I don’t know why I ever look anywhere else for inspiration, because I always come back to your site and ideas! Just made this for dinner and your chocolate chip cookies will be our dessert. So much yum. Thank you!! <3
This was delicious! Thank you, Deb! Hot and Sour soup is my hubby’s favorite and he loved this one. I used boneless, skinless chicken thighs (no pork here – kosher home!) and seasoned rice vinegar (it was what we had). Worked perfectly. I think next time I’d skip the chicken all together (maybe use a vegetarian broth?) and just add more tofu.
Wonderful soup. I bought a bottle of black vinegar yesterday and wondered if anyone had used this in the soup? It is supposed to be the actual vinegar to be used. When I made it 2 weeks ago, I omited meat and increased the medium-firm tofu and added extra rice wine vinegar and sriracha for more sour and heat. Making it again today. I’m going to try the black vinegar.
Made this last w/e. Fantastic. My partner loves hot and sour soup but not prawns which every single local takeaway adds so now they can have the shellfish free version. This went down very well for lunch as leftovers too.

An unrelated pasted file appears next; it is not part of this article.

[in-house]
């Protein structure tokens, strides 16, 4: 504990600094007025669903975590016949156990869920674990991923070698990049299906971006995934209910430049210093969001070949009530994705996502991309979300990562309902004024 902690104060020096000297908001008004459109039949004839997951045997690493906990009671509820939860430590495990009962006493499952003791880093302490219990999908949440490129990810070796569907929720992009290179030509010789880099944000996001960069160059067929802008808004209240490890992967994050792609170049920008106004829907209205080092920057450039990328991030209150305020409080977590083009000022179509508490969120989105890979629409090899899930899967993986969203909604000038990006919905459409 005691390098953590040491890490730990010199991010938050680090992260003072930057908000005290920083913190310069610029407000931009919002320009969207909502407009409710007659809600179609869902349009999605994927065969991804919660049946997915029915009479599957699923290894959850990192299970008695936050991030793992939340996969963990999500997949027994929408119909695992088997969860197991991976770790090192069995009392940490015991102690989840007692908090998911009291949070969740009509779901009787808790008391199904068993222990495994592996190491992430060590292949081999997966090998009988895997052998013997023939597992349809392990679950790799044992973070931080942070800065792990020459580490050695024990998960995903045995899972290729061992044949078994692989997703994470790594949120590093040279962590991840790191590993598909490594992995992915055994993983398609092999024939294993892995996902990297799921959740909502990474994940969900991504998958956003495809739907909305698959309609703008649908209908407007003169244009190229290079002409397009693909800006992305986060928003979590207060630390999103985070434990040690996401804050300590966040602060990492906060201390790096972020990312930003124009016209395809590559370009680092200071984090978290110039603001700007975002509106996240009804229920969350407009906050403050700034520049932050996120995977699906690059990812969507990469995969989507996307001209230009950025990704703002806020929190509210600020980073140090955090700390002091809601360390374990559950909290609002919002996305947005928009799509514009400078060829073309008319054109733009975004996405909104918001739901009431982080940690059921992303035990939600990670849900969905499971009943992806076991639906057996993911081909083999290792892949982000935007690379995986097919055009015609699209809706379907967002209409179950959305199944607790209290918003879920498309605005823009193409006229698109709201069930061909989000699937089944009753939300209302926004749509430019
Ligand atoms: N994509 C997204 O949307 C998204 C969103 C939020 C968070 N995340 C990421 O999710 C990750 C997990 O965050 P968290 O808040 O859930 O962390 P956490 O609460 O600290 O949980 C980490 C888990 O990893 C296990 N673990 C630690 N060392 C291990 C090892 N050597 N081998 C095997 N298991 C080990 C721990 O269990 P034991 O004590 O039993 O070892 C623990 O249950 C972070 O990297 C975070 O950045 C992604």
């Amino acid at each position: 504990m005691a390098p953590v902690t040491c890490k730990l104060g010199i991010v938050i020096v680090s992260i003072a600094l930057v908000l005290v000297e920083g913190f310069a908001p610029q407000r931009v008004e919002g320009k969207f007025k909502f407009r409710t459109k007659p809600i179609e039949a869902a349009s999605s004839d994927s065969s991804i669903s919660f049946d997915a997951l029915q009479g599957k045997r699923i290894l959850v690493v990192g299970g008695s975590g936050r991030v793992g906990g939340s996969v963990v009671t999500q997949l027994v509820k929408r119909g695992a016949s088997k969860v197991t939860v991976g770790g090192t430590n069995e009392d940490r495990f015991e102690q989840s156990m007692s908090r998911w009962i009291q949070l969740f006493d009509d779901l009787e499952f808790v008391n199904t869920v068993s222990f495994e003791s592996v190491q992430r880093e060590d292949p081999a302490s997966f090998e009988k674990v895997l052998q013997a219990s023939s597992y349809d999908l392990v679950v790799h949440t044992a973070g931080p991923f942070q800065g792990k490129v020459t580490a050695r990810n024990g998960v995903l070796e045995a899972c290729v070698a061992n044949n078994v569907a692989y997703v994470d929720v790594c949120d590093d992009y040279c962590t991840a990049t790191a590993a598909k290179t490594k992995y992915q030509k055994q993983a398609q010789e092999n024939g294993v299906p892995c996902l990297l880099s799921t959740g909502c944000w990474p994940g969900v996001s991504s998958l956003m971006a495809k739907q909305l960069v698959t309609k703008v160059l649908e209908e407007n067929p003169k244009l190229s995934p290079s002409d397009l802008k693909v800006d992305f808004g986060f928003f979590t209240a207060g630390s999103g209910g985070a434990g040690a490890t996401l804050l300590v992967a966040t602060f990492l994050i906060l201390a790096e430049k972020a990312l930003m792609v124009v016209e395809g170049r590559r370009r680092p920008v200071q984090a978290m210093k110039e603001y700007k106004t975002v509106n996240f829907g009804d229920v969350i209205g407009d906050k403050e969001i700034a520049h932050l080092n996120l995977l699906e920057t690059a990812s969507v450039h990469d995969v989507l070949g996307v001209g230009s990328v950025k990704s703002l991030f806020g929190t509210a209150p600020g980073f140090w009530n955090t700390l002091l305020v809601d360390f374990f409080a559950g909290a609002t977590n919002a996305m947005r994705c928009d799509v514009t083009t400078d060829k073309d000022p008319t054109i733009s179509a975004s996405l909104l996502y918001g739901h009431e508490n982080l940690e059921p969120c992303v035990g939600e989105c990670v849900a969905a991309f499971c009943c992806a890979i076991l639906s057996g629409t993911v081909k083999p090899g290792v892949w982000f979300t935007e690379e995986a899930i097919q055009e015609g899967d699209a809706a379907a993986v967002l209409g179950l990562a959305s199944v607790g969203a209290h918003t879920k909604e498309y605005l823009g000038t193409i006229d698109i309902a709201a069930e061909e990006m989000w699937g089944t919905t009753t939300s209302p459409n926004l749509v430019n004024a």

Thank you for posting this recipe. I would not have thought to make Hot and Sour soup myself although I love it. I made it tonight and it was fabulous. I’m excited to be able to easily make it at home.
Wondering where the recipe is for the gorgeous slaw, the photo of which you have on your right sidebar?
Sorry, left sidebar!
The red one is a recipe for a date, feta and red cabbage salad. Hope you like it!
Your bamboo shoots look way different from the anemic looking ones I find in the Asian aisle at the supermarket, what is the brand you use?
Outstanding! I just made this for my husband post-knee surgery. I wanted something nourishing he could eat even if he had an upset stomach (and I’m sick of chicken soup). I made it as-is and already look forward to having it again soon. Personally, I will up the mushrooms and back off on the tofu next time, but broth flavors are right on.